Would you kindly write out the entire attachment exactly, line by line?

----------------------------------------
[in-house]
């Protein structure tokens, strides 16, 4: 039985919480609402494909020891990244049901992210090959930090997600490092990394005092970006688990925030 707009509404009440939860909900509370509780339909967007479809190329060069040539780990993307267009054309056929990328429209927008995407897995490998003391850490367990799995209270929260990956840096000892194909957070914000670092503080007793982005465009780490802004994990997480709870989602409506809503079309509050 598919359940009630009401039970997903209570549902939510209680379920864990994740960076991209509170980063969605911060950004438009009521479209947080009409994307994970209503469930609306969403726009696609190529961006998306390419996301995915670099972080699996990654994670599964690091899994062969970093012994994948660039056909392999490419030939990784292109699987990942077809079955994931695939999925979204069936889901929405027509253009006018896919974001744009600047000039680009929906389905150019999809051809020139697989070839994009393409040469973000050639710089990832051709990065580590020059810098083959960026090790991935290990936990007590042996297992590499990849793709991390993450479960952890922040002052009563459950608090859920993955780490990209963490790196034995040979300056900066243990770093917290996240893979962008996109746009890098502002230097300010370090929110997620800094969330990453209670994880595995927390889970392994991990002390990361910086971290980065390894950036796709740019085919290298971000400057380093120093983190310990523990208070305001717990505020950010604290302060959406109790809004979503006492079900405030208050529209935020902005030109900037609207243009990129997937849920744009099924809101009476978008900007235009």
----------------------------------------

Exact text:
[in-house]
């Protein structure tokens, strides 16, 4: 039985919480609402494909020891990244049901992210090959930090997600490092990394005092970006688990925030 707009509404009440939860909900509370509780339909967007479809190329060069040539780990993307267009054309056929990328429209927008995407897995490998003391850490367990799995209270929260990956840096000892194909957070914000670092503080007793982005465009780490802004994990997480709870989602409506809503079309509050 598919359940009630009401039970997903209570549902939510209680379920864990994740960076991209509170980063969605911060950004438009009521479209947080009409994307994970209503469930609306969403726009696609190529961006998306390419996301995915670099972080699996990654994670599964690091899994062969970093012994994948660039056909392999490419030939990784292109699987990942077809079955994931695939999925979204069936889901929405027509253009006018896919974001744009600047000039680009929906389905150019999809051809020139697989070839994009393409040469973000050639710089990832051709990065580590020059810098083959960026090790991935290990936990007590042996297992590499990849793709991390993450479960952890922040002052009563459950608090859920993955780490990209963490790196034995040979300056900066243990770093917290996240893979962008996109746009890098502002230097300010370090929110997620800094969330990453209670994880595995927390889970392994991990002390990361910086971290980065390894950036796709740019085919290298971000400057380093120093983190310990523990208070305001717990505020950010604290302060959406109790809004979503006492079900405030208050529209935020902005030109900037609207243009990129997937849920744009099924809101009476978008900007235009």